Does a double ejection count as a bonding experience?
After Adrian Gonzalez was tossed for arguing a pitch in the eighth inning Wednesday against Baltimore, Bobby Valentine took up the complaint on his behalf and was also ejected. The Red Sox went on to lose the game 5-3.
It was just the second career ejection for the usually mild-mannered Gonzalez. At least, mild-mannered on the field. Gonzalez was reportedly the ringleader in calling the meeting that asked for Valentine’s ouster as Red Sox manager, though that’s a claim he denied Wednesday.
Gonzalez’s complaint was that he was quick-pitched by Orioles reliever Pedro Strop on his groundout, a fact that Strop acknowledged after the game. “I haven’t got told that it’s illegal,” he told MLB.com’s Brittany Ghiroli after the game. “So, if it’s been working, I’m going to keep doing it.”
Gonzalez said the pitch should have been ruled a ball, WEEI reports.
“My problem with that is that they all interpret their own way,” Gonzalez said. “Frankie [Morales] does it earlier in the year and they call it a ball. When I talked to the umpire that day they said the hitter wasn’t ready to hit. That’s what we base it on. I wasn’t ready to hit. That’s what I went back to tell [home plate umpire Mike Everitt].”
Valentine agreed, arguing the quick pitch is “dangerous.”
Perhaps it’s a case of too little, too late, but Valentine backing up one of his best players certainly can’t hurt his cause. Too bad it came in yet another loss.
This is happening, people.
Earlier we heard Joe Maddon being non-committal about Kyle Schwarber joining the Cubs for the World Series. Now it seems pretty clear that the Cubs are committal indeed: Jon Morosi reports that Schwarber is en route to Cleveland from Arizona on a private jet and that he’s expected to DH in Game 1 tomorrow night.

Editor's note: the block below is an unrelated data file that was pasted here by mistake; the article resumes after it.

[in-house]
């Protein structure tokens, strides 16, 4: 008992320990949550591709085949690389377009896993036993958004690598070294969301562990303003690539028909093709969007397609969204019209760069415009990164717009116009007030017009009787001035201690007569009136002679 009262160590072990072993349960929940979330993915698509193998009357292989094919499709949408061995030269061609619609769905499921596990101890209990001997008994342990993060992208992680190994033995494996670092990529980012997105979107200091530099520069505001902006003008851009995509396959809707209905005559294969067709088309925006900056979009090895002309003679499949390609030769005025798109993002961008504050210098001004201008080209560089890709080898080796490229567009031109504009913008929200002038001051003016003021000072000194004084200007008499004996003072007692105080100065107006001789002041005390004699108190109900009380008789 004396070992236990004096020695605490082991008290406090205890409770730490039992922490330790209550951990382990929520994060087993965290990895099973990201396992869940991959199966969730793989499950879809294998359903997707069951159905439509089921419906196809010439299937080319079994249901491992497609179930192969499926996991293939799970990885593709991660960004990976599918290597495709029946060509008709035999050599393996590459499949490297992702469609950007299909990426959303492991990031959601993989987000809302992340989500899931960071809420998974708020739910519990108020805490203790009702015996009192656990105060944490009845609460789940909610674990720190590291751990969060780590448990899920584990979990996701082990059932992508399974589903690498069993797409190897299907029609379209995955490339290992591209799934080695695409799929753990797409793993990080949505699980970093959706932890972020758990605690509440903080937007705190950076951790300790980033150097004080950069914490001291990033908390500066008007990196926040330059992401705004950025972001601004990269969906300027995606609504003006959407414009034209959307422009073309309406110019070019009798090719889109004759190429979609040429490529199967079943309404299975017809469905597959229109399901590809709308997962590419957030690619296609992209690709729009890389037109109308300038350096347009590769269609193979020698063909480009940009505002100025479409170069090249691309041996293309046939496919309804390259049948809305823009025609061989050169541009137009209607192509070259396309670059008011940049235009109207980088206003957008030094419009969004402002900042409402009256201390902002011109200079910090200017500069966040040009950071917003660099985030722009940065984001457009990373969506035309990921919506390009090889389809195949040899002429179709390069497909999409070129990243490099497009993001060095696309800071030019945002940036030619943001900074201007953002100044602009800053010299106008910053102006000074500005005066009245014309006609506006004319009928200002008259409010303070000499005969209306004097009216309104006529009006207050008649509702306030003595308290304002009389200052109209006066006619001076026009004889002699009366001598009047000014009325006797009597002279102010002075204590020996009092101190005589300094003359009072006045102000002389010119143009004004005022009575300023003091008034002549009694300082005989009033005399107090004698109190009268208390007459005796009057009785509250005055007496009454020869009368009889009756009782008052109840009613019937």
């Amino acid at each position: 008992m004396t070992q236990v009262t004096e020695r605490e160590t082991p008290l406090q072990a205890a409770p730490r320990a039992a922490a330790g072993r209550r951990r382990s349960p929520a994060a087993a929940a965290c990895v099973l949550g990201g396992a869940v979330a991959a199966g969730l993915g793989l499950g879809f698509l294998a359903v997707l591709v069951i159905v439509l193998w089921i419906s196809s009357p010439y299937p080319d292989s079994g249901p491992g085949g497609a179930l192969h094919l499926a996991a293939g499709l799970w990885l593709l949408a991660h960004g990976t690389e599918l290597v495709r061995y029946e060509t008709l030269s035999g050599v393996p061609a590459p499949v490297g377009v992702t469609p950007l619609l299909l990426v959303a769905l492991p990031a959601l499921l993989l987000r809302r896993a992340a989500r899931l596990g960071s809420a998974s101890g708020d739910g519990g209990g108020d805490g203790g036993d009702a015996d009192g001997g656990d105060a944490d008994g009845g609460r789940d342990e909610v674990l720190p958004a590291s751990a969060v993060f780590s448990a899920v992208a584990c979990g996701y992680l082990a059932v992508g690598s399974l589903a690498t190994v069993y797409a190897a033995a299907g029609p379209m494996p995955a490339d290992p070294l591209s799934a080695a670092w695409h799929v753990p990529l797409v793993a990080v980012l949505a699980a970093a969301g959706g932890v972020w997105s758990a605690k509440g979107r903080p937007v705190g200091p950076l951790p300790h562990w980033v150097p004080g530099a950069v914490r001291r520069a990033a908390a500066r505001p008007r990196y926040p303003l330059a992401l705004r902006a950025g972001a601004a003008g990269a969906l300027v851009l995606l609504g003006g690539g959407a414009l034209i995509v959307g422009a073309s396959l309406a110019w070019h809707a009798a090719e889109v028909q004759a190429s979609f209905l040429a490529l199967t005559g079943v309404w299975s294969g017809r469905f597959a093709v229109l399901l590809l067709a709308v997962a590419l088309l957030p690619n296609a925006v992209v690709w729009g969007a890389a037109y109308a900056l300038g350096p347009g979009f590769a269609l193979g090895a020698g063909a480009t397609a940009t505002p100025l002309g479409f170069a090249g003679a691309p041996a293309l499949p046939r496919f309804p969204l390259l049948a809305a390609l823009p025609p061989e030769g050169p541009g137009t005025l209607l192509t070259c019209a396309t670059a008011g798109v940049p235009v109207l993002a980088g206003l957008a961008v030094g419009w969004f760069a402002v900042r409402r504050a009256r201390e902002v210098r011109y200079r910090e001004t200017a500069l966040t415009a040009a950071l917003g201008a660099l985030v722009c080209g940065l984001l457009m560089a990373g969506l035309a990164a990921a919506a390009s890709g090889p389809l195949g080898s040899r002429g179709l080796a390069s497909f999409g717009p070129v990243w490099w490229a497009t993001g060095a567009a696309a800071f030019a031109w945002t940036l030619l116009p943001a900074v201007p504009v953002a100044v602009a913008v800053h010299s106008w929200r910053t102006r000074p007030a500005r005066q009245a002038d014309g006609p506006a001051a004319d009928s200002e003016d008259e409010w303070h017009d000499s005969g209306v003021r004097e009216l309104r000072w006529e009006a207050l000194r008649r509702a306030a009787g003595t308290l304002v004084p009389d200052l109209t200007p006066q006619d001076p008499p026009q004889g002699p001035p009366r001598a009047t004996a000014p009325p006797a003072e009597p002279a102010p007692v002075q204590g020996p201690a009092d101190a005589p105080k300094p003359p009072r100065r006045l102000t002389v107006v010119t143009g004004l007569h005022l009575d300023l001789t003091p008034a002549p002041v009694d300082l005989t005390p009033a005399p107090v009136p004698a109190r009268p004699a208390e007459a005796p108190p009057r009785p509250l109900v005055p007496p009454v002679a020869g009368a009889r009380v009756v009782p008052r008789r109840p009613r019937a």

Schwarber hasn’t played in a game that counted since April 7. His potent bat is could be a windfall for a Cubs team that didn’t have a game-changing option at DH in the American League park.
Schwarber lost the whole season due to a knee injury, but he hit .246/.355/.487 with 16 homers and 43 RBI in 69 games as a rookie in 2015. His big coming out party was in the playoffs, however, when he hit three homers in five postseason games while going 7-for-13 with two walks in five games.
Paul Hoynes of the Cleveland Plain Dealer reports that Indians First Baseman/DH Carlos Santana shagged some flyballs in left field during the Indians’ workout today.
Sure, why not? Santana has played one game in the outfield in his major league career and that was over four years ago, but the Indians will have to play in Chicago without the DH, meaning either losing Santana’s bat or that of Mike Napoli.
It would be up to Terry Francona to decide if that happens, but ultimately I don’t think he’ll make it real and, rather, will just forget about it, because Santana’s defense out there would in no way be smooth.
I’m sorry. I’m sick today and I’m on a lot of cold medicine.